Syrian "cyber soldiers" describe life under attack

(CBS News) DAMASCUS SUBURBS - It appears the Syrian dictatorship has turned to ballistic missiles in its war. The U.S. says Scud missiles have been launched against the rebels, and it's an ominous sign because it's a much larger weapon with a lot of explosive power.

The dictatorship of Bashar al-Assad has been fighting the rebellion for more than a year. At least 40,000 Syrians are dead, most of whom are civilians.

CBS News reached a neighborhood on the outskirts of the capital of Damascus to learn what life is like under the government's firepower.

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From a distance, the destructive power of a missile fired from a MIG warplane isn't obvious.

But up close, it's overwhelming.

Sara is a 21-year-old opposition activist working in the suburbs of Damascus. "From the MIG, we can't have any place to hide," she said.

Sara and a small group of cyber soldiers headquartered in a vacant apartment make sure videos of Syrian military attacks on their neighborhood are posted online.

Syrian opposition activists upload videos online.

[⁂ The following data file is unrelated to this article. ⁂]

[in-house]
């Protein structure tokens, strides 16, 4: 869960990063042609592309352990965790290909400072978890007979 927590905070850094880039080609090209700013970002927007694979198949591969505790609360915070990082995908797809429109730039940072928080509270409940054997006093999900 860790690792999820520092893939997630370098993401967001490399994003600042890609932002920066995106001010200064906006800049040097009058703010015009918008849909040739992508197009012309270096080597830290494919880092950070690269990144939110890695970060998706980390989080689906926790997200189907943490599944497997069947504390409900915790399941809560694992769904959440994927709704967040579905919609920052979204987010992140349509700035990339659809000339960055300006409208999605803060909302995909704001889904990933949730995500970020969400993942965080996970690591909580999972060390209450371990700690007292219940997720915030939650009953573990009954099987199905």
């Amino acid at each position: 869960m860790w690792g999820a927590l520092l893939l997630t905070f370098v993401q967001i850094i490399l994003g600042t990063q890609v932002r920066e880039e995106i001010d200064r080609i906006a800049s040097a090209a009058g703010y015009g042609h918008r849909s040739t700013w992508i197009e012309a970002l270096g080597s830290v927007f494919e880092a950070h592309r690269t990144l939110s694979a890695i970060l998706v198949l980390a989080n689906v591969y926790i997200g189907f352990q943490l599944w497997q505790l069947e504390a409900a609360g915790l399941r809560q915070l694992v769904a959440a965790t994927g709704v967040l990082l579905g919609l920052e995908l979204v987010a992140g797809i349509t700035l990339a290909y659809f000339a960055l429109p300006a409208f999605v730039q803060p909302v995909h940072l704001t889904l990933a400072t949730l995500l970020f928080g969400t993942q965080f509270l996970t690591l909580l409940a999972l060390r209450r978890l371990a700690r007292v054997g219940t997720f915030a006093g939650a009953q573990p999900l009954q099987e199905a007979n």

Syrian opposition activists upload videos online.
CBS News

They work from the battlefield -- that is, their own backyard.

Heavy shelling by the Syrian army forced everyone to pick up their bedding and make a run for the basement. In the morning, Sara pointed out more damage.

The local hospital, for one, was destroyed by a direct hit.

"This is the shelling on the city," Sara said, pointing to the destruction. She said the planes even shell during the daytime.

They're at constant risk -- not only from the shelling, but also arrest if they try to leave the area. Syrian military surround the area.

Inside the neighborhood, however, the rebels are in control.

Damage from a Syrian missile in the Damascus suburbs.
Damage from a Syrian missile in the Damascus suburbs.
CBS News

"We want a better life for our children, for us. We want the freedom to say what we want," Sara said.

But after walking among the fresh graves of young men she knew -- and who were killed in the last 21 months of fighting -- Sara's stress and exhaustion starts to show:

Sara said her greatest fear is losing her parents.

"I'm afraid for my mom and dad because I am involved in the revolutionary works. They are good people and they deserve to live."

But staying alive is getting harder and harder as the decisive battle for Damascus closes in.

  • Elizabeth Palmer

    Elizabeth Palmer has been a CBS News correspondent since August 2000. She has been based in London since late 2003, after having been based in Moscow (2000-03). Palmer reports primarily for the "CBS Evening News."

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